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By Chris Simkins
09 January 2009
U.S. retailers suffered through their worse Christmas sales performance in four decades as consumers drastically cut back on spending in December. The holiday period usually accounts for about one-third of retailers' annual sales.
Amid deteriorating economic conditions, there is one group of retailers who are benefiting from bad times: Thrift stores, which trade in used goods.
loads his new found treasure for a short bike trip home.
He says in hard times, it makes sense to shop at a thrift store. "My dollar can stretch here. I can sacrifice and save two or three months of pay to buy one item when I can take one week's pay come here and buy four, five or six items," he said.
Anna Echave is looking to save money on silverware at this Goodwill thrift shop just outside Washington, DC. She and her husband have been affected by the economic downturn. "My husband just lost his job," she explained. "So Goodwill helps us do some of the things we like to do usually (like entertaining) that we can't anymore because we cannot afford to buy new silverware."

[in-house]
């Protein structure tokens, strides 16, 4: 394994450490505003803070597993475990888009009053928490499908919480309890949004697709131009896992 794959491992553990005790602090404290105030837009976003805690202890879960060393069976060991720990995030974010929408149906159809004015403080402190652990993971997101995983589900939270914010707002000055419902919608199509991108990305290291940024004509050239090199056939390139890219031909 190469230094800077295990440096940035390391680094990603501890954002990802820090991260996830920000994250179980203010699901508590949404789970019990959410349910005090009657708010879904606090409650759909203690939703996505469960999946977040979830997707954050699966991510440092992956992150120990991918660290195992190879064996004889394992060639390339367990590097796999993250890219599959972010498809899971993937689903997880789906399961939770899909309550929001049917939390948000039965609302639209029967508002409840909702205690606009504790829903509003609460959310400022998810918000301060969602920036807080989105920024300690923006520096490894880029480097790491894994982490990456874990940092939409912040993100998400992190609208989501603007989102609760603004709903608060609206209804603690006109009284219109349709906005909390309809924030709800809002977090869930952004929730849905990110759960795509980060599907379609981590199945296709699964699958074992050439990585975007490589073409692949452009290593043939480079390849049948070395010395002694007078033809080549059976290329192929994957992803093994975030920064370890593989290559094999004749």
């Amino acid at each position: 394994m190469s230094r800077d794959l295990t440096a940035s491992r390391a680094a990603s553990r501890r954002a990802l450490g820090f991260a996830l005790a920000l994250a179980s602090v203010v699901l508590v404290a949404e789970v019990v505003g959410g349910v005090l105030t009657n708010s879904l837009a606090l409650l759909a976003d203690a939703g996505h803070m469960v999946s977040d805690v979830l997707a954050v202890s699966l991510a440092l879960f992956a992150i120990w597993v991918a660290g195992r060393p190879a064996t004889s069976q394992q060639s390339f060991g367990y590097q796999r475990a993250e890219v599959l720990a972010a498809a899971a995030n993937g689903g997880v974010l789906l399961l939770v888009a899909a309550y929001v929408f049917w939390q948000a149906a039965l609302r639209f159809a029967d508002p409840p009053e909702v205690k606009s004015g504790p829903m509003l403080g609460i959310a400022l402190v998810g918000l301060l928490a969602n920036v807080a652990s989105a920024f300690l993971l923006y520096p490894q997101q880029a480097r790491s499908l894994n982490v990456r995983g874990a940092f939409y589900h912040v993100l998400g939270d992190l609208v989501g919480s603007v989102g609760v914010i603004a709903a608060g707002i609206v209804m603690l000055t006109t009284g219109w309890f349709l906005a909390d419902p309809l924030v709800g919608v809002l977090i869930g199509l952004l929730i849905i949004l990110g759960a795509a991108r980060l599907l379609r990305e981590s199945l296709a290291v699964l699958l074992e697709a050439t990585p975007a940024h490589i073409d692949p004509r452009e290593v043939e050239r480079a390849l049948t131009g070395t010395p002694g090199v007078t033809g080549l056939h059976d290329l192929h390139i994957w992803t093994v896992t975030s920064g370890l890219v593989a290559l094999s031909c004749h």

Business is booming at thrift stores that specialize in used clothing and other (pre-owned) household wares. While other retailers report fewer shoppers amid the economic downturn, traffic at thrift stores is up.
|Shoppers look for bargins at Goodwill Industries thrift store|
At thrift stores, cost conscience shoppers sift through bargain packed clothing racks and browse the shelves filled with inexpensive items.
"There are a lot of good thrift stores in the area and sometimes you can find great values there," shopper Kevin Robins said. "So its a great way in this economy to save a dollar."
Another shopper said, "In this economy, when everything is going towards gasoline, food, insurance, and school, it just makes better sense to be more frugal."
|Thrift shopper says she is trying to stretch her dollars |
thrift store is a 2,200 organization running in the U.S. and Canada. In 2007, the stores generated nearly $2 billion in sales and those numbers have been rising over the last several years.
Dave Sullivan oversees Goodwill retail operations in the Washington, DC area. "The economy has helped us. People are coming in three, four times a week looking for that new product," he said. "It has put us on guard to make sure that we are freshening up and showing new goods as frequently as possible."
At Goodwill's drive-through donation center, people drop off their unwanted household items. The goods are sorted and placed into bins before they are priced and added to the store's inventory. Six in ten dollars spent at the store pay for Goodwill's programs that help train and find jobs for the disabled and those who lack needed skills.
While most retailers are forecasting declining sales this year, Goodwill projects its retail store sales will rise five percent in 2009. But In order to meet the demand, they need donations of clothes and other items to keep these racks filled. With tough economic times ahead Goodwill officials hope people will not stop giving.